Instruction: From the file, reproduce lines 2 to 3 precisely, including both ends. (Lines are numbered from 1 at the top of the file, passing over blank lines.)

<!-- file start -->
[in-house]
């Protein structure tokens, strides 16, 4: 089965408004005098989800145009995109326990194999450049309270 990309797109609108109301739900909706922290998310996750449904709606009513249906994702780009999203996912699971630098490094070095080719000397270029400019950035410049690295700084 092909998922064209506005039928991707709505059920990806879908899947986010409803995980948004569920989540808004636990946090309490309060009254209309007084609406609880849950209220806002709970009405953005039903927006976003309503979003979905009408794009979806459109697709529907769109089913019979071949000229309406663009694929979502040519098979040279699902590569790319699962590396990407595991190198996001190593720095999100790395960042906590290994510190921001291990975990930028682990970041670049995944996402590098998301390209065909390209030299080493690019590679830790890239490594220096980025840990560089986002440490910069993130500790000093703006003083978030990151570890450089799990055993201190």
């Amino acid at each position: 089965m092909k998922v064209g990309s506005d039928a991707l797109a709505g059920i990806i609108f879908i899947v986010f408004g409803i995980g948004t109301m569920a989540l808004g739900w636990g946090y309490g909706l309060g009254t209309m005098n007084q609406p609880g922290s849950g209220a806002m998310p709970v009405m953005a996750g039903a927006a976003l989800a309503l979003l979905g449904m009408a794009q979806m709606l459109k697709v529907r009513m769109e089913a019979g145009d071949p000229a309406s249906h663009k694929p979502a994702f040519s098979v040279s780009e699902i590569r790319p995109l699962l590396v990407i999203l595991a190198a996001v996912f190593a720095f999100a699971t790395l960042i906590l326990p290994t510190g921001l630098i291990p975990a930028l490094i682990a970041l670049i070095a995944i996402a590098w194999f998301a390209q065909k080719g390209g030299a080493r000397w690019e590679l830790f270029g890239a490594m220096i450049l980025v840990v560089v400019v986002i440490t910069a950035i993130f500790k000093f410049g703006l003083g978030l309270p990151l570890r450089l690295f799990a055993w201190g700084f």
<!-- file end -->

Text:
């Protein structure tokens, strides 16, 4: 089965408004005098989800145009995109326990194999450049309270 990309797109609108109301739900909706922290998310996750449904709606009513249906994702780009999203996912699971630098490094070095080719000397270029400019950035410049690295700084 092909998922064209506005039928991707709505059920990806879908899947986010409803995980948004569920989540808004636990946090309490309060009254209309007084609406609880849950209220806002709970009405953005039903927006976003309503979003979905009408794009979806459109697709529907769109089913019979071949000229309406663009694929979502040519098979040279699902590569790319699962590396990407595991190198996001190593720095999100790395960042906590290994510190921001291990975990930028682990970041670049995944996402590098998301390209065909390209030299080493690019590679830790890239490594220096980025840990560089986002440490910069993130500790000093703006003083978030990151570890450089799990055993201190």
């Amino acid at each position: 089965m092909k998922v064209g990309s506005d039928a991707l797109a709505g059920i990806i609108f879908i899947v986010f408004g409803i995980g948004t109301m569920a989540l808004g739900w636990g946090y309490g909706l309060g009254t209309m005098n007084q609406p609880g922290s849950g209220a806002m998310p709970v009405m953005a996750g039903a927006a976003l989800a309503l979003l979905g449904m009408a794009q979806m709606l459109k697709v529907r009513m769109e089913a019979g145009d071949p000229a309406s249906h663009k694929p979502a994702f040519s098979v040279s780009e699902i590569r790319p995109l699962l590396v990407i999203l595991a190198a996001v996912f190593a720095f999100a699971t790395l960042i906590l326990p290994t510190g921001l630098i291990p975990a930028l490094i682990a970041l670049i070095a995944i996402a590098w194999f998301a390209q065909k080719g390209g030299a080493r000397w690019e590679l830790f270029g890239a490594m220096i450049l980025v840990v560089v400019v986002i440490t910069a950035i993130f500790k000093f410049g703006l003083g978030l309270p990151l570890r450089l690295f799990a055993w201190g700084f």